In 1847 and 1848, as their fellow Americans fought the Mexican War, crowds in Washington, DC, and then all over the nation, flocked to see her.
In an era that had much less leisure time and fewer artistic crowd scenes, as many as 100,000 people ultimately flocked “to worship” at her “shrine of beauty.” She was breathtaking, heartbreaking, endlessly fascinating. In a Victorian Age that often choreographed elaborate emotional operas ping-ponging back and forth between repression and abandon, men and women indulged themselves, becoming overwrought. Some sighed. Some wept. This “beauty is so pure, so lofty, so sacred,” it “takes such a clinging hold upon the heart, and so subdues the whole man, that time must pass before one could speak of its merits in detail without doing violence to the emotions awakened in him,” The Courier and Enquirer reported. “I could have wept with a perfect agony of tears” upon seeing her, wrote Clara Cushman in Neal’s Saturday Gazette. The “two great sources of human interest, the human body, and, shining through it, the human soul, are here,” wrote G.H. Calvert in The Literary World, overcome by her “indescribable symmetry … matchless grace” and “infinite beauty.”
A poet R.S.C. in The Knickerbocker Magazine revealing one striking factor – that she was naked – gushed:
“NAKED, yet clothed with chastity, SHE stands;
And as a shield throws back the sun’s hot rays,
Her modest mien repels each vulgar gaze.
Her inborn purity of soul demands
Freedom from touch of sacrilegious hands.”
Her nakedness was so scandalous many exhibit halls posted certain hours for male-only viewing, and other times allowed men and women to visit together. Seeking to preserve mass virtue amidst this affront, The Reverend Orville Dewey insisted she was nevertheless “clothed all over with sentiment; sheltered, protected by it from every profane eye. Brocade, cloth of gold, could not be a more complete protection than the vesture of holiness in which she stands.”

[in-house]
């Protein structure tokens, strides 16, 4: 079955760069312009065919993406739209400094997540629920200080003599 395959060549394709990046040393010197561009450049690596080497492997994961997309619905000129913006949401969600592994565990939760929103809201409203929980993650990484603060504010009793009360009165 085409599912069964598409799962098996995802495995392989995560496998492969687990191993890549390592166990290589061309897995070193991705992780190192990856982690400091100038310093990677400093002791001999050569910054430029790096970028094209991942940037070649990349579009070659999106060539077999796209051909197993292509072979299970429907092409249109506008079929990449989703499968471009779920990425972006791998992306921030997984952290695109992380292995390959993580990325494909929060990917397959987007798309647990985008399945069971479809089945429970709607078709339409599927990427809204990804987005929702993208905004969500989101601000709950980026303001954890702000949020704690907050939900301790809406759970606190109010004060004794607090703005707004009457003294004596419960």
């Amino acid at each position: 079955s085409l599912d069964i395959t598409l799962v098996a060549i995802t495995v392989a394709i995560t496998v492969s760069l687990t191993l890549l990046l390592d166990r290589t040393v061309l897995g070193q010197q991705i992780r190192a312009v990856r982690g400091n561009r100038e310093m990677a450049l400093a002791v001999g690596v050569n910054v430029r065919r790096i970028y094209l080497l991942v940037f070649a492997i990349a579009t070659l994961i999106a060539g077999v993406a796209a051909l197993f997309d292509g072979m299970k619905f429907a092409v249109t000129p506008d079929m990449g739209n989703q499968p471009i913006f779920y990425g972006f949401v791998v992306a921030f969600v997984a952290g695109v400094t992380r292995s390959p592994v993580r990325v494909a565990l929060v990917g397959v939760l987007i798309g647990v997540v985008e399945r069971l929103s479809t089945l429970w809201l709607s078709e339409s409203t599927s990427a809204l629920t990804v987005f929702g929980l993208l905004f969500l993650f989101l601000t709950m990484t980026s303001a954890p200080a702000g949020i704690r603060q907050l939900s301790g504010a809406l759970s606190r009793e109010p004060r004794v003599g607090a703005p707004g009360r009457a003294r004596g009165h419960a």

The National Era’s cynical correspondent dismissed the one offended schoolmarm he saw at the exhibit by recalling the “English prude” at the Louvre, relishing her moral superiority saying “Oh! La! That is a very indelicate picture.” A “pure-minded daughter of France” replied: “I think the indelicacy is in the remark, not in the painting.”
Part of the passion stemmed from the paradox you encountered. You were drawn to her face’s beauty, her shoulders’ sensuality, her body’s smoothness. But as you gazed downward, you saw her left hand delicately covering her most private parts was bound with a heavy chain to her right hand, which rested on her discarded robe.
Surprisingly, this sensation was a marble statue, “The Greek Slave,” sculpted in 1842 by Hiram Powers. The statue ostensibly condemned the Ottoman Turks’ brutal crackdown during the Greek War of Independence, from 1821 to 1822. But Powers’ friend and tour manager, Miner Kellogg, explained in a visitors’ pamphlet that: “The cross and locket, visible amid the drapery, indicate that she is a Christian, and beloved.” More than that, the statue “represents a being superior to suffering, and raised above degradation, by inward purity and force of character. Thus the Greek Slave is an emblem of the trial to which all humanity is subject, and may be regarded as a type of resignation, uncompromising virtue, or sublime patience.”